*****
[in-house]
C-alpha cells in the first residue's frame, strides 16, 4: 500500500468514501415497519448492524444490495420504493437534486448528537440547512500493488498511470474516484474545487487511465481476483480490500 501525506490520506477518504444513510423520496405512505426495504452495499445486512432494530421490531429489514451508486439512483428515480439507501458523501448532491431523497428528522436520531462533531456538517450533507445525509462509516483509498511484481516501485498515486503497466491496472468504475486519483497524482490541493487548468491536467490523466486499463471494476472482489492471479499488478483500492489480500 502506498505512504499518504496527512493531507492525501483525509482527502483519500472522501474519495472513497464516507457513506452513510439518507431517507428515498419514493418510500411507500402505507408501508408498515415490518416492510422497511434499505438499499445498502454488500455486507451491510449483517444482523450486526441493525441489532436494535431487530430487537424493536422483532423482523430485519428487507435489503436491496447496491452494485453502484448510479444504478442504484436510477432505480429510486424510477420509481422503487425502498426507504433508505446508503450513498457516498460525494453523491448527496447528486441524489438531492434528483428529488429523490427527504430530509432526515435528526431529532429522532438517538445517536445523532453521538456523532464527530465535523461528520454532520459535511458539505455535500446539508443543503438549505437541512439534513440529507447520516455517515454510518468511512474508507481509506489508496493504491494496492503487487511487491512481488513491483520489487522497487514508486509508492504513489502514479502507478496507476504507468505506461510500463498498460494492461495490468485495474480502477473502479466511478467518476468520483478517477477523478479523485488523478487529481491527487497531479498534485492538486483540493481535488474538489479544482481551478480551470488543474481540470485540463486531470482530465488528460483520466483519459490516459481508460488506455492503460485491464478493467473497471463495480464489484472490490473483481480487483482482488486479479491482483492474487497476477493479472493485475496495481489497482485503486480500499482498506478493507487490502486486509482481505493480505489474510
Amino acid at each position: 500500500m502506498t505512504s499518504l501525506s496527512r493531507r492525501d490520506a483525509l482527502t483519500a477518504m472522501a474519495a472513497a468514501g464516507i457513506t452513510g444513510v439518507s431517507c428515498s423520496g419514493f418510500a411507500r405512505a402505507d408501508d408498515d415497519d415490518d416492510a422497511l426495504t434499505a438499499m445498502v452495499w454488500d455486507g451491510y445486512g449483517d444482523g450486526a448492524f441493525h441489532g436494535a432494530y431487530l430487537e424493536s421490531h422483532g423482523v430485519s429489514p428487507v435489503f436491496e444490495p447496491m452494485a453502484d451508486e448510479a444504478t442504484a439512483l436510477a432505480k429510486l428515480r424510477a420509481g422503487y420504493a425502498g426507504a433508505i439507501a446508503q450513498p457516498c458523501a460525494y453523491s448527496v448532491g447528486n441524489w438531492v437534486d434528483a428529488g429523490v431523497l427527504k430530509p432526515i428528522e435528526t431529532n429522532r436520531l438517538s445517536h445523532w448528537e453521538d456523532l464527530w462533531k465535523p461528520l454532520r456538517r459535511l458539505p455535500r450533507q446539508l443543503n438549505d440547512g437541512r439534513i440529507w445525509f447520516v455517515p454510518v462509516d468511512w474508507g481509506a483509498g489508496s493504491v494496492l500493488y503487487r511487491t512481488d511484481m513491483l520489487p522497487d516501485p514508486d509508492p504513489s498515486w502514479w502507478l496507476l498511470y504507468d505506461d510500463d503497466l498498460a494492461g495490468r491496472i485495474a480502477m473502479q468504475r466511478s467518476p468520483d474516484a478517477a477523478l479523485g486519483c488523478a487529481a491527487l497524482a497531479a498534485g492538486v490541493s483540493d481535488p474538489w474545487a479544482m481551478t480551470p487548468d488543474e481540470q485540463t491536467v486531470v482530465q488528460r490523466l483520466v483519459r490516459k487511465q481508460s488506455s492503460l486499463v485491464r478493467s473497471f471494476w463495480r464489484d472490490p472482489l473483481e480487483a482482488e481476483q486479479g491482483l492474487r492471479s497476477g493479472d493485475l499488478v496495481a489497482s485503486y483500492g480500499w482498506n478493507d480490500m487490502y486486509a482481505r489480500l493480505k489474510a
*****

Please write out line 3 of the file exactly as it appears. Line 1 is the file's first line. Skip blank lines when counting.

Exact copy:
Amino acid at each position: 500500500m502506498t505512504s499518504l501525506s496527512r493531507r492525501d490520506a483525509l482527502t483519500a477518504m472522501a474519495a472513497a468514501g464516507i457513506t452513510g444513510v439518507s431517507c428515498s423520496g419514493f418510500a411507500r405512505a402505507d408501508d408498515d415497519d415490518d416492510a422497511l426495504t434499505a438499499m445498502v452495499w454488500d455486507g451491510y445486512g449483517d444482523g450486526a448492524f441493525h441489532g436494535a432494530y431487530l430487537e424493536s421490531h422483532g423482523v430485519s429489514p428487507v435489503f436491496e444490495p447496491m452494485a453502484d451508486e448510479a444504478t442504484a439512483l436510477a432505480k429510486l428515480r424510477a420509481g422503487y420504493a425502498g426507504a433508505i439507501a446508503q450513498p457516498c458523501a460525494y453523491s448527496v448532491g447528486n441524489w438531492v437534486d434528483a428529488g429523490v431523497l427527504k430530509p432526515i428528522e435528526t431529532n429522532r436520531l438517538s445517536h445523532w448528537e453521538d456523532l464527530w462533531k465535523p461528520l454532520r456538517r459535511l458539505p455535500r450533507q446539508l443543503n438549505d440547512g437541512r439534513i440529507w445525509f447520516v455517515p454510518v462509516d468511512w474508507g481509506a483509498g489508496s493504491v494496492l500493488y503487487r511487491t512481488d511484481m513491483l520489487p522497487d516501485p514508486d509508492p504513489s498515486w502514479w502507478l496507476l498511470y504507468d505506461d510500463d503497466l498498460a494492461g495490468r491496472i485495474a480502477m473502479q468504475r466511478s467518476p468520483d474516484a478517477a477523478l479523485g486519483c488523478a487529481a491527487l497524482a497531479a498534485g492538486v490541493s483540493d481535488p474538489w474545487a479544482m481551478t480551470p487548468d488543474e481540470q485540463t491536467v486531470v482530465q488528460r490523466l483520466v483519459r490516459k487511465q481508460s488506455s492503460l486499463v485491464r478493467s473497471f471494476w463495480r464489484d472490490p472482489l473483481e480487483a482482488e481476483q486479479g491482483l492474487r492471479s497476477g493479472d493485475l499488478v496495481a489497482s485503486y483500492g480500499w482498506n478493507d480490500m487490502y486486509a482481505r489480500l493480505k489474510a